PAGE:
The end of oil may be bad news for motorists, but it's been solid fuel for game developers, who seem to agree that the result will be superpowers jabbing nuclear fingers at one another. THQ's Frontlines toyed with the idea earlier this year, and now it's Ubisoft's turn to speculate on what might happen if Russia, Europe and the USA find themselves squabbling over diminishing natural resources.
If that's well within the Clancy comfort zone, however, EndWar itself is not. It's a console real-time strategy game, attempting to get around the issues that have dogged the genre outside of its PC home for years.
Developer Ubisoft Shanghai goes about this in two ways. The first is an intuitive two-pronged control system, ideally suited to the demands of the armchair strategist, designed to overcome the relative limitations of the control pad. Players command their forces with a superbly implemented voice-recognition system, in conjunction with a refined context-sensitive set of pad controls, and both elements are precise and fast. The lack of mouse control is no longer something to curse in the heat of battle.
The second part of the plan is to change the focus of the battle altogether, and zone in on small-scale skirmishes rather than traditional resource-gathering and research. Instead of zoomed-out overhead views and landscapes shrouded by the fog of war, the action is presented relatively close up, from a crisply detailed albeit somewhat bland 3D viewpoint just above and behind whichever unit you've selected. You can move and rotate with the left and right sticks, flick between units with the d-pad, and issue basic context-sensitive commands by moving a cursor over your target or location and clicking on it.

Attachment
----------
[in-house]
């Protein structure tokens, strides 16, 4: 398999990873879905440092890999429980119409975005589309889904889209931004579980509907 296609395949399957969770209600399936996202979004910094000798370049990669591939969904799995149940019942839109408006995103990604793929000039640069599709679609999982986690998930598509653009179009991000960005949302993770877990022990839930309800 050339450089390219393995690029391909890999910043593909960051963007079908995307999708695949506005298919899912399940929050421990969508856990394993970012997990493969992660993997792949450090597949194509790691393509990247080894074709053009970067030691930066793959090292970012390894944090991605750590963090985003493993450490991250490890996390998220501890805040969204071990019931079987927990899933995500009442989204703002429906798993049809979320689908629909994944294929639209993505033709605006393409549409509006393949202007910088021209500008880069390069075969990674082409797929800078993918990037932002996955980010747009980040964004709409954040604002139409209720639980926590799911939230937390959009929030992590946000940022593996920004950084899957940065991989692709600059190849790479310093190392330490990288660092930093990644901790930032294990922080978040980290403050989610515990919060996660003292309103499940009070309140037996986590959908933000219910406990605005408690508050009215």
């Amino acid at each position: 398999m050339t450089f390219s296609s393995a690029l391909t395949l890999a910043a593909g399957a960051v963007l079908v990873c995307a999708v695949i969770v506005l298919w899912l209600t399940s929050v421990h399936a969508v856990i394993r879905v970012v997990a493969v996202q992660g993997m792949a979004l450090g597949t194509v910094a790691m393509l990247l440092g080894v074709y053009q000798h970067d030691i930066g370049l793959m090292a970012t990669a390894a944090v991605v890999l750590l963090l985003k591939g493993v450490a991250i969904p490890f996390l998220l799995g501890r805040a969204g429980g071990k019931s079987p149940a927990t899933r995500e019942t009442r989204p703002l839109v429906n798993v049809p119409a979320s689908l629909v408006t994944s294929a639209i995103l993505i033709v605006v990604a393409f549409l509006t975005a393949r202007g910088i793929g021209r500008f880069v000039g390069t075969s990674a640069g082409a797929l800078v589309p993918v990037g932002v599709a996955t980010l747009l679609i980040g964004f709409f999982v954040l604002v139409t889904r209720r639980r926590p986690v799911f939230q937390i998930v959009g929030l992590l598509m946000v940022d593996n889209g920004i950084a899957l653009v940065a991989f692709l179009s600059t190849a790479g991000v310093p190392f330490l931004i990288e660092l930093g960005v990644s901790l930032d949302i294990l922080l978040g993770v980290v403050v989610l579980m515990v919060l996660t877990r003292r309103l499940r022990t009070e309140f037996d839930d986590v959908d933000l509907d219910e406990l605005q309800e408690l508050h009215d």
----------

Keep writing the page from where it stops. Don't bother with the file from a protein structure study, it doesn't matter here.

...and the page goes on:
But much more in the spirit of things is to hook up a headset and bellow orders like a testosterone-damaged alpha-male war-pig. After a brief calibration procedure, everything from securing uplinks to switching units and taking cover becomes second nature. Holding down the right trigger, you can string together simple sentences, such as 'unit 1, secure foxtrot' or 'unit 4, attack hostile 3', which can be a lot quicker than having to manually flick between units on the d-pad, even if the pad interface is a simple and effective backup. A mixture of the two works best, with certain commands quicker on the pad and some evidently better voiced. Just make sure you have a wired headset, because the game's best played with the mic very close to your mouth to drown out the background noise. From the game. Fight in a library or something.
The actual combat, meanwhile, operates on an easy-to-follow rock-paper-scissors principle, where transports beat choppers, choppers beat tanks, and tanks beat transports. With just seven unit types to worry about (riflemen, engineers, artillery, command vehicles, tanks, transports and gunships), tactics are intuitive. You may well discover that riflemen, for example, are effective placed inside buildings first rather than fighting in the open, and good use of cover and sensible unit placement becomes important once you understand each unit's weaknesses, and the demands of certain mission types.
Missions come in four distinct flavours and the parameters are straightforward, regardless of whether you choose the Americans, Russians or Europeans. Raid involves destroying buildings or defending them for ten minutes, the goal in Conquest is to hold more than half the uplink stations for five minutes, Assault is a simple 'kill everything' battle, and Siege is about attacking or defending a critical uplink for as long as instructed. It's superficially stripped-down and basic, then, but EndWar has depth in its training and upgrade system, which allows players to apply up to 150 upgrades for each faction and rewards them for keeping experienced units alive. Points earned in each round can be used to beef up attack and defence abilities, or, for example, upgrade riflemen units to sniper units.